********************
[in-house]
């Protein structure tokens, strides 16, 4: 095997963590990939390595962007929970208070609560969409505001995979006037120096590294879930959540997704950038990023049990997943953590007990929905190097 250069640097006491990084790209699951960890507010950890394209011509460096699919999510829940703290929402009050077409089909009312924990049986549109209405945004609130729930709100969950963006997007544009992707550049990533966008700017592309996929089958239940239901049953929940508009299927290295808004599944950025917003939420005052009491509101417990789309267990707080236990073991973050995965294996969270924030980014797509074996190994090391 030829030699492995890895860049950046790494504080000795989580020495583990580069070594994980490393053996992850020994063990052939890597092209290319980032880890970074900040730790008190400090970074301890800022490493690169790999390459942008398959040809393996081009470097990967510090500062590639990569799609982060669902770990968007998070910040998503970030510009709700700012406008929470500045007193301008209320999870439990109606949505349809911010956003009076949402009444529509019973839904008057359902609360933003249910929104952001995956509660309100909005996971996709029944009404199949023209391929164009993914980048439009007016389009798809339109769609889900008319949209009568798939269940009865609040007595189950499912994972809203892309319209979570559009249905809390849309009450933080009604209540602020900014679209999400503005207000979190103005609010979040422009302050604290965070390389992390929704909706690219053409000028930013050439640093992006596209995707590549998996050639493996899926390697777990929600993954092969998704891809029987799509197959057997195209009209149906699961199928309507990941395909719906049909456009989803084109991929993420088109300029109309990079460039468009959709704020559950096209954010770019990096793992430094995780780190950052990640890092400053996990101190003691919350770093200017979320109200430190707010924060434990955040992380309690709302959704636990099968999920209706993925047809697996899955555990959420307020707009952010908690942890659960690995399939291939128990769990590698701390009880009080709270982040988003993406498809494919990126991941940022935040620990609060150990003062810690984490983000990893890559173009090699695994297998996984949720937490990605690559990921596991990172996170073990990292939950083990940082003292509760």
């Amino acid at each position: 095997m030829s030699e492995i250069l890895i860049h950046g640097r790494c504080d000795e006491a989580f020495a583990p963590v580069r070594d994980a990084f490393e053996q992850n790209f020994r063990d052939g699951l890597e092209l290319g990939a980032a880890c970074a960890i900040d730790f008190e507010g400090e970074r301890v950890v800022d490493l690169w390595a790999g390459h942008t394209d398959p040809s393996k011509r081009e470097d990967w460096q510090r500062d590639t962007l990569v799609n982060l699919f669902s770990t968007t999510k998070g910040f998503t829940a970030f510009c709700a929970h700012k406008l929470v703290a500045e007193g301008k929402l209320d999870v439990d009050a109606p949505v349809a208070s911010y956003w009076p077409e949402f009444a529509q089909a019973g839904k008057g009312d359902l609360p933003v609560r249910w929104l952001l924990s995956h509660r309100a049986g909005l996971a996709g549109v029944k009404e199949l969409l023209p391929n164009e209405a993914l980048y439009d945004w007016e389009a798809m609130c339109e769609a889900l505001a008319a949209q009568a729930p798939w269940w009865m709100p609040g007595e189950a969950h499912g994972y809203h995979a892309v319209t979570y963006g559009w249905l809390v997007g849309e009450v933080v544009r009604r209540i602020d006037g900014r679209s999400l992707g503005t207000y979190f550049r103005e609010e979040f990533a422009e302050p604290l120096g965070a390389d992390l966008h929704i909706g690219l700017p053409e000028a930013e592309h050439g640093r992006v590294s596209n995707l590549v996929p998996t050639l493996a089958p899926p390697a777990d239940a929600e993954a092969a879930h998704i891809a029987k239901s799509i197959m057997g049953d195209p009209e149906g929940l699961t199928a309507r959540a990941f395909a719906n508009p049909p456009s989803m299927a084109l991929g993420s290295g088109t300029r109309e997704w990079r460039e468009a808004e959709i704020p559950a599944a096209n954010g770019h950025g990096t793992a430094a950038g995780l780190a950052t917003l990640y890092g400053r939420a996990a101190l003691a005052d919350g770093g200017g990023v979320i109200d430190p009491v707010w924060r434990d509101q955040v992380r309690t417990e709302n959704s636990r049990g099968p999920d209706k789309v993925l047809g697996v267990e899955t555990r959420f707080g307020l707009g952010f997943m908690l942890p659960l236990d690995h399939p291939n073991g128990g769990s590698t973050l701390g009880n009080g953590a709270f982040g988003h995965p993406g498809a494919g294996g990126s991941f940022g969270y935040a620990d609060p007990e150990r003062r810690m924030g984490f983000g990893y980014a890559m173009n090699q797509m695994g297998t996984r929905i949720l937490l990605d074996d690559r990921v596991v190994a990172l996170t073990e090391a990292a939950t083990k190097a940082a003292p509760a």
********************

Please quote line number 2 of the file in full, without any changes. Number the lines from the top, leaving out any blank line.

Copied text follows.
């Protein structure tokens, strides 16, 4: 095997963590990939390595962007929970208070609560969409505001995979006037120096590294879930959540997704950038990023049990997943953590007990929905190097 250069640097006491990084790209699951960890507010950890394209011509460096699919999510829940703290929402009050077409089909009312924990049986549109209405945004609130729930709100969950963006997007544009992707550049990533966008700017592309996929089958239940239901049953929940508009299927290295808004599944950025917003939420005052009491509101417990789309267990707080236990073991973050995965294996969270924030980014797509074996190994090391 030829030699492995890895860049950046790494504080000795989580020495583990580069070594994980490393053996992850020994063990052939890597092209290319980032880890970074900040730790008190400090970074301890800022490493690169790999390459942008398959040809393996081009470097990967510090500062590639990569799609982060669902770990968007998070910040998503970030510009709700700012406008929470500045007193301008209320999870439990109606949505349809911010956003009076949402009444529509019973839904008057359902609360933003249910929104952001995956509660309100909005996971996709029944009404199949023209391929164009993914980048439009007016389009798809339109769609889900008319949209009568798939269940009865609040007595189950499912994972809203892309319209979570559009249905809390849309009450933080009604209540602020900014679209999400503005207000979190103005609010979040422009302050604290965070390389992390929704909706690219053409000028930013050439640093992006596209995707590549998996050639493996899926390697777990929600993954092969998704891809029987799509197959057997195209009209149906699961199928309507990941395909719906049909456009989803084109991929993420088109300029109309990079460039468009959709704020559950096209954010770019990096793992430094995780780190950052990640890092400053996990101190003691919350770093200017979320109200430190707010924060434990955040992380309690709302959704636990099968999920209706993925047809697996899955555990959420307020707009952010908690942890659960690995399939291939128990769990590698701390009880009080709270982040988003993406498809494919990126991941940022935040620990609060150990003062810690984490983000990893890559173009090699695994297998996984949720937490990605690559990921596991990172996170073990990292939950083990940082003292509760």